Friday 5 September 2014

Politics, society, and institutions: a theological outline

OK, polemics aside for a moment, the outline below is an attempt to state my point of view as clearly and concisely as I can, organised around some key doctrinal themes:

Creation: The human person is created in the image and likeness of God after the pattern of Christ, the human prototype. By nature the human being stretches beyond itself in love towards God and the neighbour. Human nature was created not yet in perfection but with the capacity to attain the eschatological perfection of a society ordered wholly by love.

Fall: Only the height of our createdness can measure of the depth of our fall. Created with a capacity to love God, the fallen human being projects transcendent longing on to worldly objects. When this is done individually it leads to spiritual enslavement. When it is done collectively – when a whole social order projects transcendent longing on to some common object – then the monsters of idolatry appear on the stage of world history, and uncontrollable enslaving powers are unleashed.

Sin: The essential form of sin, therefore, is idolatry; and the fruit of idolatry is slavery. The first is a perversion of our capacity to love God; the second is a perversion of our capacity to love the neighbour.

Society: In every social order, one can glimpse something of the majestic createdness and abysmal fallenness of human nature. The problem of any given social order lies not in specific structural and institutional arrangements. The problem lies in the inscrutable depths of the disordered human heart. That is why the noblest revolutionary turns overnight into the bloodiest tyrant. It is why the most equitable social and economic arrangements are so quickly exploited by a mysterious and insatiable greed. It is why social orders prove mysteriously insusceptible to rational planning and management.

Politics: The sole rationale for politics is original sin. The principal aim of political order is not to produce justice but to restrain injustice; not to cultivate the spirit of the law but to enforce the rule of law; not to create love but to set limits to self-interest; not to bring peace but to constrain the inevitable tendencies of the human heart towards violence and war. Politics cannot bring Christ to earth. It is enough if it succeeds in holding Antichrist at bay. But while the rationale for politics is original sin, the measure of politics is eschatology. The perfect eschatological society stands as a criterion and criticism of every social order, stripping it of its pretensions to transcendence and thereby freeing it to be simply what it is: a tragic necessity for a fallen world. 

Institutions: The ordering of society through institutions reflects a real though limited good. Judged by the measure of the perfect eschatological society, institutions can be relieved of their pretensions to transcendence and can aspire to better (though always limited) approximations of truth, goodness, beauty, love, and peace – though these subtle approximations are ordinarily possible only where a society has first been adequately restrained by political authority and the rule of law.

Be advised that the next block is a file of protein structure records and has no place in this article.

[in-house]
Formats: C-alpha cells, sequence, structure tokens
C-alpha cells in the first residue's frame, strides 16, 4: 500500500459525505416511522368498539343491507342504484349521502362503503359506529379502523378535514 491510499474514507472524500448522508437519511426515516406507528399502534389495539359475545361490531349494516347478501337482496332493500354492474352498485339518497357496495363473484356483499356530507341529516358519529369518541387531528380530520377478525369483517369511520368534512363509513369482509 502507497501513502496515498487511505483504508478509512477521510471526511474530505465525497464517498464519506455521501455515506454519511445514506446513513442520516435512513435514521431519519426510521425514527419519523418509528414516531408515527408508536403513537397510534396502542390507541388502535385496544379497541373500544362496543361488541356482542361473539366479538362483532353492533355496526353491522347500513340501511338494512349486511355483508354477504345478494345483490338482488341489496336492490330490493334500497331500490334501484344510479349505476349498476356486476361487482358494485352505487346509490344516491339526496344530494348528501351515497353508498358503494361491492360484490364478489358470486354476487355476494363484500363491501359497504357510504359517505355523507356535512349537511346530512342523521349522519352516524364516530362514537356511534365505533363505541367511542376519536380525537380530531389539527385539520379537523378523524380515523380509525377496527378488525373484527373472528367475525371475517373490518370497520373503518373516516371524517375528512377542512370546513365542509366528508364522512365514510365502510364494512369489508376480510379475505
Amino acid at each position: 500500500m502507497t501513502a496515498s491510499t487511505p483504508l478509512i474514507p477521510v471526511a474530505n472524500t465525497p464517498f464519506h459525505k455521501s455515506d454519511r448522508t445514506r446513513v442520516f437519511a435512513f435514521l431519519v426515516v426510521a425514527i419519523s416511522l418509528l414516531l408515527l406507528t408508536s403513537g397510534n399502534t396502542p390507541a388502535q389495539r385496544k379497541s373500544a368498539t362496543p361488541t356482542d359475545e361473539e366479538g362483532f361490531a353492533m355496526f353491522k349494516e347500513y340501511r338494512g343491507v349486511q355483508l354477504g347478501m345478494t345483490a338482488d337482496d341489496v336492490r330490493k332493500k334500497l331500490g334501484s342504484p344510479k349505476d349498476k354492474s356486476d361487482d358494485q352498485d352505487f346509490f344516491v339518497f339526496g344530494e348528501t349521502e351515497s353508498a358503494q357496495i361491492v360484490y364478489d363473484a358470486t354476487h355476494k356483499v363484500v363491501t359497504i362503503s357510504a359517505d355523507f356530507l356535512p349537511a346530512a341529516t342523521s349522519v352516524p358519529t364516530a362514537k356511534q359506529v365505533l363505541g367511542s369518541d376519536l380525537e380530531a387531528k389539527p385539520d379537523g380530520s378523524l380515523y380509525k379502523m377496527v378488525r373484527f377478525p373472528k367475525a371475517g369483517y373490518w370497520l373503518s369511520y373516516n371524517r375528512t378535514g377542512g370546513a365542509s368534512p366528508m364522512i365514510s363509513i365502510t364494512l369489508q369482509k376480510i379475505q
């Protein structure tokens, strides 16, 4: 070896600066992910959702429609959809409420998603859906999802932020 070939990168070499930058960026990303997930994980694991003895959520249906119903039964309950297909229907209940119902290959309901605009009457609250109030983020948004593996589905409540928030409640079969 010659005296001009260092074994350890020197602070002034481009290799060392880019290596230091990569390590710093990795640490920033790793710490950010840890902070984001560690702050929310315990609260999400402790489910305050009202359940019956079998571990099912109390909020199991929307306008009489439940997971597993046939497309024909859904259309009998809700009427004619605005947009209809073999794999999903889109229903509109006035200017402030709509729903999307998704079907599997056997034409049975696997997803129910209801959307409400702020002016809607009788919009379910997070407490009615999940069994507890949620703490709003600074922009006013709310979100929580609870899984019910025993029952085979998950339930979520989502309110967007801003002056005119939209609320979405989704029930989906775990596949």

Church: The church is not one social institution alongside others, even though the church inevitably expresses its spiritual life through institutional structures. The church is the society of Christ's followers dispersed throughout the world, permeating every institution and every stratum of social order. Christ's followers participate fully in the social and institutional life of a society, but they do so in the mode of repentance and hope. They repent as representatives of the whole social order; and their hope is likewise a representative act on behalf of the whole society. In this way the church functions not as one of the world's institutions but as a leavening of all institutions within a given social order. By pursuing the imitation of Christ through the twofold discipline of love of God and love of neighbour, Christ's followers give persistent witness not to any alternative or improved political order but to something before and beyond all political order: human sociality ordered by love. The existence of such a witness leads in some circumstances to martyrdom, in other circumstances to reforms or modest improvements within a social order. The consequences differ but the witness is the same.

Eschatology: Christian hope is directed not towards a catastrophic end of social life, but towards the revelation of a perfect sociality ordered by love. The infinite beauty of God allows for unceasing growth in love. In the life of the world to come, our growth in love will continue unceasingly, and human society will flourish under the order of love. On that day – but not till then! – the necessity of social ordering through politics, law, and institutions will be lifted.

God: The secret of human history is the patience of God. All God's dealings with humankind are marked by a patient love of growth and life and time. Not coercively but with supreme courtesy, God draws the human partner out beyond itself into loving union with God. This is an eschatological relationship, since the depths of divine love are without limit; but it is eschatology adapted to the capacities of human nature. Our nature is not violently altered from the outside but is, in Christ, creatively healed, renewed, and glorified from within. Strictly speaking, it is our love that is reordered, not our nature. The glorified human being – the human being lovingly united to God and to the neighbour – gives rise to a glorified (because fully human) sociality. A fully human society is the glory of God.

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